HUNDREDS of learner drivers in Wigan had to have an interpreter sit in on their driving test because they didn’t have a strong enough command of English.
In the past two years, 257 people taking a car theory test at Wigan’s test centre required it to have a voiceover in another language. And 92 people needed an interpreter to accompany them on their practical driving test during the same period.
The figures, obtained following a Freedom of Information request to the Driving Standards Agency, came a month after the Government announced it was looking into ways to ban foreign language driving tests.
In Wigan, other than English, Kurdish (69 people) was the most popular language for a voiceover at a theory test sitting. This was closely followed by Polish (56) and Farsi (51). Other languages used included Turkish (seven), Urdu (eight) and Arabic (36).
The DVLA provides voiceover in 19 languages as well as English and Welsh. If there is no voiceover for the language you need, you can ask to have a translator-assisted theory test.
Although the cost of the translators for a practical test is met by the person taking the test, the cost of translating theory tests into different languages is met by the taxpayer.
Speaking in November 2011, transport minister Mike Penning said the government was studying how to change the rules to ban “politically correct” foreign language tests. Ministers have decided to act amid fears that foreign drivers may have higher accident rates on British roads. However their attempts may fall foul of anti-discrimination laws.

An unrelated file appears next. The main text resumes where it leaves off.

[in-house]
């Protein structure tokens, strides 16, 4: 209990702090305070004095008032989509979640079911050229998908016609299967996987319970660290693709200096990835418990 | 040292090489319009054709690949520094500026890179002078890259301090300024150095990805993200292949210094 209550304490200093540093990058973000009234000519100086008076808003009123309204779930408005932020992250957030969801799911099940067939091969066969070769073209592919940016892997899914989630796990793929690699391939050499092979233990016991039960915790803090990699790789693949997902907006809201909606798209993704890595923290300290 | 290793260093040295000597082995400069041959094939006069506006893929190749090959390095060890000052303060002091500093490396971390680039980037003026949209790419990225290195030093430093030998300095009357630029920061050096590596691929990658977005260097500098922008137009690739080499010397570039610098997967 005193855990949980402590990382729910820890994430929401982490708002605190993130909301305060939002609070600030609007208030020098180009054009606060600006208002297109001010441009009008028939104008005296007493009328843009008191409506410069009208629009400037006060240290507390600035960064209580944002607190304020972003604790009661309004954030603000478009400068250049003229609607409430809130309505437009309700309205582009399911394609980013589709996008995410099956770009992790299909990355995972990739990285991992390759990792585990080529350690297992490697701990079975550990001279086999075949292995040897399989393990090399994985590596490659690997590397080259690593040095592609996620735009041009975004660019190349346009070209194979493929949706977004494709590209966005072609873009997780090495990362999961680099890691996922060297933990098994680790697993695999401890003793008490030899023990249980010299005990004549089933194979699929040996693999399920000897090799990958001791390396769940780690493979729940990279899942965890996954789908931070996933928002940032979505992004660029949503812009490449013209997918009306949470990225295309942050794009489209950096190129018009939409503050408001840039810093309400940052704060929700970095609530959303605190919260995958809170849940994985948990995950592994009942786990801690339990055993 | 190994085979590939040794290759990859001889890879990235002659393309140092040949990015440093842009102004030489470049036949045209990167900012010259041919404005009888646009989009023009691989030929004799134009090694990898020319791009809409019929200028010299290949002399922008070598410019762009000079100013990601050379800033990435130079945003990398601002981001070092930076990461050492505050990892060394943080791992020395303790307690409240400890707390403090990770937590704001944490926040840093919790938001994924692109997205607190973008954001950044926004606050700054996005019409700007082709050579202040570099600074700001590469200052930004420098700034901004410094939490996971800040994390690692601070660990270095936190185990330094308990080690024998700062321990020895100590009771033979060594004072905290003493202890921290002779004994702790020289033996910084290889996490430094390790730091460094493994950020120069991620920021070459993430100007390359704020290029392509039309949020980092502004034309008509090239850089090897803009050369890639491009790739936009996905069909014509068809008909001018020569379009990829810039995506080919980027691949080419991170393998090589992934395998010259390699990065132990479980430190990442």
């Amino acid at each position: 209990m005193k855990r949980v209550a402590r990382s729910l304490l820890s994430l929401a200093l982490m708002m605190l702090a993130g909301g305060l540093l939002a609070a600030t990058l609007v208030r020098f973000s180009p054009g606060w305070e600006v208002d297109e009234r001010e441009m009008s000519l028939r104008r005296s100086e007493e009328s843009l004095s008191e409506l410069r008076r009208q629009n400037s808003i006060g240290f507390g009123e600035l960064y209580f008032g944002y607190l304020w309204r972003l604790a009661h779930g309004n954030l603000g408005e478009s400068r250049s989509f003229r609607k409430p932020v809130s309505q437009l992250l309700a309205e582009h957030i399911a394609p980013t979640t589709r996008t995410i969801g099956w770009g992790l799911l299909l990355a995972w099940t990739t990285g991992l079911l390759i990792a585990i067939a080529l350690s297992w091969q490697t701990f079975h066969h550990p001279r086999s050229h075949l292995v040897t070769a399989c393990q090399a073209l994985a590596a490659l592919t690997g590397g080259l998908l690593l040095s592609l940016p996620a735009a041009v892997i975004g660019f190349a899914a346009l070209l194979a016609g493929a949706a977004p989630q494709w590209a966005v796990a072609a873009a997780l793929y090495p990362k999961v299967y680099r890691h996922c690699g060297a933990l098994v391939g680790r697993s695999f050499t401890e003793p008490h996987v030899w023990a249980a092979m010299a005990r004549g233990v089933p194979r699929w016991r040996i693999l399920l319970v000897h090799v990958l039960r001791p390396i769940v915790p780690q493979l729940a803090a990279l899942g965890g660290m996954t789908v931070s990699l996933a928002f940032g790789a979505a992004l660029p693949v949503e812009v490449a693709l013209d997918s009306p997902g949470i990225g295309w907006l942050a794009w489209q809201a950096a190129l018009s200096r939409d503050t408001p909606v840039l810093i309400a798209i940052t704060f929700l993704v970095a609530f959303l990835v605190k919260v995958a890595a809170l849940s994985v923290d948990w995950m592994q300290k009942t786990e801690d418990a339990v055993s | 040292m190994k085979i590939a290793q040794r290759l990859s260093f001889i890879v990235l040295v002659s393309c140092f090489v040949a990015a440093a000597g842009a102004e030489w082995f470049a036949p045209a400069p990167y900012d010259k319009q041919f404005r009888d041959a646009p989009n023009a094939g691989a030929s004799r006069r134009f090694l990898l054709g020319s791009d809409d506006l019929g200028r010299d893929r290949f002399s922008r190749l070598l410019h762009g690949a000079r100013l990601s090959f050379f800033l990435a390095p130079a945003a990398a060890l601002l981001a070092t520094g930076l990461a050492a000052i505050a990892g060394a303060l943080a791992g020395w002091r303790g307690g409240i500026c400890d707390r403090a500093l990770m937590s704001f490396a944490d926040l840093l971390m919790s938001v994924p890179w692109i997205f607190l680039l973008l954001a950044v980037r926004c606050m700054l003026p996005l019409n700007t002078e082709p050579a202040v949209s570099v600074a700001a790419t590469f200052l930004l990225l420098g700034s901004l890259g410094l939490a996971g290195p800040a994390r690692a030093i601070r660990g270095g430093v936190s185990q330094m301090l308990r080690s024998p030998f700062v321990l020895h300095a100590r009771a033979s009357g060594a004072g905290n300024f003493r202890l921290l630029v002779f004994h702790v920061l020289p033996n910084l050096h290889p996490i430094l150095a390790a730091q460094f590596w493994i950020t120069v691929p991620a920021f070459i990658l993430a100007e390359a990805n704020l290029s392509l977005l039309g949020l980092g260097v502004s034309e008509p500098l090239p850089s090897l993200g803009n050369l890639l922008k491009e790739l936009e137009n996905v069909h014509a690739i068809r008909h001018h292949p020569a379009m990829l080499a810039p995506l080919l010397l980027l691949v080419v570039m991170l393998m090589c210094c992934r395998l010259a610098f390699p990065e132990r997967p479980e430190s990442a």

Mr Penning said: “I find it incredible that Labour thought it was a good idea to let people without a basic grasp of English loose on our roads. Road safety should be our priority, not political correctness.”
Transport officials believe that other European countries do not routinely allow people to sit driving tests in foreign languages.
The Driving Standards Agency previously published the multiple choice questions and answers that people would face in the tests. However, starting this month, learner drivers will have to answer unpublished questions.
Andrew Howard, head of road safety at the AA, said he did not feel drivers who didn’t speak English would pose a road safety threat. He said: “Road signs are designed to be symbolic and so reading ability isn’t a factor.”